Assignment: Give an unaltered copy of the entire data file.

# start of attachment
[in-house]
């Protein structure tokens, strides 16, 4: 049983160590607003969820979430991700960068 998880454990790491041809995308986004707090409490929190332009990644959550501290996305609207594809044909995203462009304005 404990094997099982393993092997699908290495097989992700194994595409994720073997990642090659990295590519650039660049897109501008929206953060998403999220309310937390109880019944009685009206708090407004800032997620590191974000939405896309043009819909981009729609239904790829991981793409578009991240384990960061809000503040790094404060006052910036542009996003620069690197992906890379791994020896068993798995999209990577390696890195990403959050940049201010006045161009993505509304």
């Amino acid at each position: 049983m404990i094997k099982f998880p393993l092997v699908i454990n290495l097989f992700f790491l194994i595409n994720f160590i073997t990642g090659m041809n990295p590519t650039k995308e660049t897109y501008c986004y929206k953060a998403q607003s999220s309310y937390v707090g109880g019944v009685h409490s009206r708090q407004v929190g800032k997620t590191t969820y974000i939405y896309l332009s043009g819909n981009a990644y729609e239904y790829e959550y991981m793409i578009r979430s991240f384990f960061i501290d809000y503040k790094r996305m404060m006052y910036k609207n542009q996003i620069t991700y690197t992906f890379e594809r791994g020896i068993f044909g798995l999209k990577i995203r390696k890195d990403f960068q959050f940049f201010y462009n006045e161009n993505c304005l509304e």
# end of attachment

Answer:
[in-house]
């Protein structure tokens, strides 16, 4: 049983160590607003969820979430991700960068 998880454990790491041809995308986004707090409490929190332009990644959550501290996305609207594809044909995203462009304005 404990094997099982393993092997699908290495097989992700194994595409994720073997990642090659990295590519650039660049897109501008929206953060998403999220309310937390109880019944009685009206708090407004800032997620590191974000939405896309043009819909981009729609239904790829991981793409578009991240384990960061809000503040790094404060006052910036542009996003620069690197992906890379791994020896068993798995999209990577390696890195990403959050940049201010006045161009993505509304």
């Amino acid at each position: 049983m404990i094997k099982f998880p393993l092997v699908i454990n290495l097989f992700f790491l194994i595409n994720f160590i073997t990642g090659m041809n990295p590519t650039k995308e660049t897109y501008c986004y929206k953060a998403q607003s999220s309310y937390v707090g109880g019944v009685h409490s009206r708090q407004v929190g800032k997620t590191t969820y974000i939405y896309l332009s043009g819909n981009a990644y729609e239904y790829e959550y991981m793409i578009r979430s991240f384990f960061i501290d809000y503040k790094r996305m404060m006052y910036k609207n542009q996003i620069t991700y690197t992906f890379e594809r791994g020896i068993f044909g798995l999209k990577i995203r390696k890195d990403f960068q959050f940049f201010y462009n006045e161009n993505c304005l509304e």